After five months of political chaos in Honduras, repeated attempts to reach a negotiated agreement for restoration of constitutional order have failed due to the defiant recalcitrance of the Roberto Micheletti coup regime and the complicity of the State Department. Given this impasse and the deepening human rights crisis, it is widely recognized that conditions for holding free, fair and transparent elections on November 29, just days from now, do not exist.
Recognizing this dilemma, in late October the United States rushed a high-level State Department delegation to Honduras, bringing Micheletti back to the table and brokering the October 30 "National Reconciliation Agreement" requiring the reinstatement of President Manuel Zelaya by November 5. However, in a move paralleling the behavior of the Micheletti regime, a few days later, State Department officials reversed their position, stating that the elections would be recognized by the United States with or without restitution of President Zelaya, effectively breaking the accord.
In a press release on November 5, South Carolina Senator Jim DeMint, who had been using a procedural tactic to hold up the Obama administration nominations of Arturo Valenzuela and Tom Shannon, suddenly announced that he was withdrawing the hold because he had reached an agreement with the administration relative to the situation in Honduras: "I am happy to report the Obama administration has finally reversed its misguided Honduran policy and will fully recognize the November 29 elections. Secretary Clinton and Assistant Secretary Shannon have assured me that the US will recognize the outcome of the Honduran elections regardless of whether Manuel Zelaya is reinstated."
A subsequent announcement by Senator Richard Lugar confirms that in fact the United States intends to recognize elections sponsored by the coup regime without prior restitution of Zelaya. Lugar also announced that the State Department is funding election observer missions from the International Republican Institute and the National Democratic Institute.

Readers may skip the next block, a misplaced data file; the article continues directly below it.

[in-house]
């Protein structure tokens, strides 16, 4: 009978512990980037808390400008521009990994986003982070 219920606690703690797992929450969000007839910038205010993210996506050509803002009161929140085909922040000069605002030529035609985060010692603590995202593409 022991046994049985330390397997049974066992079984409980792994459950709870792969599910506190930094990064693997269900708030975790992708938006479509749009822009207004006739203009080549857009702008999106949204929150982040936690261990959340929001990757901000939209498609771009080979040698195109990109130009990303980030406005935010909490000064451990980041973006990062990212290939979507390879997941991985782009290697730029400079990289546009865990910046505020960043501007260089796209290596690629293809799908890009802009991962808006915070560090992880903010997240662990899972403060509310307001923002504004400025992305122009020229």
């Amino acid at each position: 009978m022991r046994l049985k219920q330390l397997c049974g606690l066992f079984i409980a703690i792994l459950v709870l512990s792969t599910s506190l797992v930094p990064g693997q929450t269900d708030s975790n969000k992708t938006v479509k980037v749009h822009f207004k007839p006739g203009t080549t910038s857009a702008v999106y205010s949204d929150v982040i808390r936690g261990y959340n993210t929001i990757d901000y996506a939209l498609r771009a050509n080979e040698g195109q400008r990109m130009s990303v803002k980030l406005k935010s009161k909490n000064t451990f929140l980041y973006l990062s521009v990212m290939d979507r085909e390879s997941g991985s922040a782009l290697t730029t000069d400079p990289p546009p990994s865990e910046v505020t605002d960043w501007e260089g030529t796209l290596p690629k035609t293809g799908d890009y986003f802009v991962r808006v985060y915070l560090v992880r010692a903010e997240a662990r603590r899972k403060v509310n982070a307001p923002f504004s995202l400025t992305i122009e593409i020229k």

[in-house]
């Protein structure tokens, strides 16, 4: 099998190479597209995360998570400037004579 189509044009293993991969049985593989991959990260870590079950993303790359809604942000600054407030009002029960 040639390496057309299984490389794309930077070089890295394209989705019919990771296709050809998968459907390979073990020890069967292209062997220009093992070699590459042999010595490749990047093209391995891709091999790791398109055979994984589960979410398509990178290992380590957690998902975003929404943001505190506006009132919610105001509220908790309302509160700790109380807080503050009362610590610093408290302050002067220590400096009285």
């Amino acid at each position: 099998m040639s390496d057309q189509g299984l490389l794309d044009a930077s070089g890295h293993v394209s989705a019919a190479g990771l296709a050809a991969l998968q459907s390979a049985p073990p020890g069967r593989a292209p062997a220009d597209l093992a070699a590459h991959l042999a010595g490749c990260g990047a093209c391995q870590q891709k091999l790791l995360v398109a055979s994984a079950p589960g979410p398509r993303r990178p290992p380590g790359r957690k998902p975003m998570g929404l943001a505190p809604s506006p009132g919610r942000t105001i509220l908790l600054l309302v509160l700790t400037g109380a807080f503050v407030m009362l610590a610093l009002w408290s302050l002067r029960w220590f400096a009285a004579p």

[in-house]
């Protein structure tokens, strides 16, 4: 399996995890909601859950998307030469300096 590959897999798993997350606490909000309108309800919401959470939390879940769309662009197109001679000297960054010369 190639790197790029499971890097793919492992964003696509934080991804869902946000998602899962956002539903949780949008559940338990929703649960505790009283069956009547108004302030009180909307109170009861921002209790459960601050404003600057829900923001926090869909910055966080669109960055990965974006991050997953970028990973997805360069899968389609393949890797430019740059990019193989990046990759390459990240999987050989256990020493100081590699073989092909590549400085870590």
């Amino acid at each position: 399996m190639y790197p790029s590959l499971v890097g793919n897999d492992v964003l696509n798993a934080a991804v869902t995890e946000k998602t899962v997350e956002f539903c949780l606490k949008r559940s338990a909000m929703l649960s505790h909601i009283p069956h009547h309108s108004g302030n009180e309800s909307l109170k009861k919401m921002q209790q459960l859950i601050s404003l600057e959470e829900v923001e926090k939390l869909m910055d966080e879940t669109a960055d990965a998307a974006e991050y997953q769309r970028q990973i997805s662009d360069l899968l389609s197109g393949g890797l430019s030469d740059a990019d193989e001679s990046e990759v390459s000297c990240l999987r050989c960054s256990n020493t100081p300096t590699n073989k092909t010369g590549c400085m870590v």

Lugar also used his statement to encourage Brazil in particular to consider that "recognition of the election will be the only way for Hondurans to look beyond the 5-month-old crisis." Just a few days ago, the Brazilian foreign minister warned of a "deterioration" of US relations with South America. Brazil is one of 25 countries in the Rio Group which issued a declaration on the same day of DeMint's statement, declaring that this important group of countries will not recognize a government resulting from Honduran elections if Zelaya is not previously restored.
Late last week, President Zelaya announced that he will not accept restitution at this late date in order to not be used to legitimize elections. In a letter to President Obama renouncing the possibility of a return to office in the days prior to the election, Zelaya wrote, "... 3500 people detained in one hundred days, over 600 people beaten and injured in hospitals, more than a hundred murders and countless numbers of people subjected to torture directed against citizens who dare to oppose the regime and express their ideas about freedom and justice in peaceful demonstrations. All this converts the November election into an anti-democratic exercise under an uncertain state of lawlessness with military intimidation for large sections of our people ..."